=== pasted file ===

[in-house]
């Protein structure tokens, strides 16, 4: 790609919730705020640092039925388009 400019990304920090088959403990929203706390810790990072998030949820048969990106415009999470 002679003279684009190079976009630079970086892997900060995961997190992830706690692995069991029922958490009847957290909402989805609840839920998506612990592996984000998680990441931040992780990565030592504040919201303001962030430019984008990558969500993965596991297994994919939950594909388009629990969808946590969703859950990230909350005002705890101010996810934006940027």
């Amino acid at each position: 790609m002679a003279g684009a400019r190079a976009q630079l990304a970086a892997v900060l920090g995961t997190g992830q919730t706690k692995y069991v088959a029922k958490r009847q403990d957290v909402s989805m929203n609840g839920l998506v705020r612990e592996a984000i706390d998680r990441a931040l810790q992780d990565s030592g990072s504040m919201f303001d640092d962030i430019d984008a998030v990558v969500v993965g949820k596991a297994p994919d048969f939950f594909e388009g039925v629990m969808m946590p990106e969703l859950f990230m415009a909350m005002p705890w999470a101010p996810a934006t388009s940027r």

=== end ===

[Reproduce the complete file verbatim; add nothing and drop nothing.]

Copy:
[in-house]
């Protein structure tokens, strides 16, 4: 790609919730705020640092039925388009 400019990304920090088959403990929203706390810790990072998030949820048969990106415009999470 002679003279684009190079976009630079970086892997900060995961997190992830706690692995069991029922958490009847957290909402989805609840839920998506612990592996984000998680990441931040992780990565030592504040919201303001962030430019984008990558969500993965596991297994994919939950594909388009629990969808946590969703859950990230909350005002705890101010996810934006940027």
């Amino acid at each position: 790609m002679a003279g684009a400019r190079a976009q630079l990304a970086a892997v900060l920090g995961t997190g992830q919730t706690k692995y069991v088959a029922k958490r009847q403990d957290v909402s989805m929203n609840g839920l998506v705020r612990e592996a984000i706390d998680r990441a931040l810790q992780d990565s030592g990072s504040m919201f303001d640092d962030i430019d984008a998030v990558v969500v993965g949820k596991a297994p994919d048969f939950f594909e388009g039925v629990m969808m946590p990106e969703l859950f990230m415009a909350m005002p705890w999470a101010p996810a934006t388009s940027r």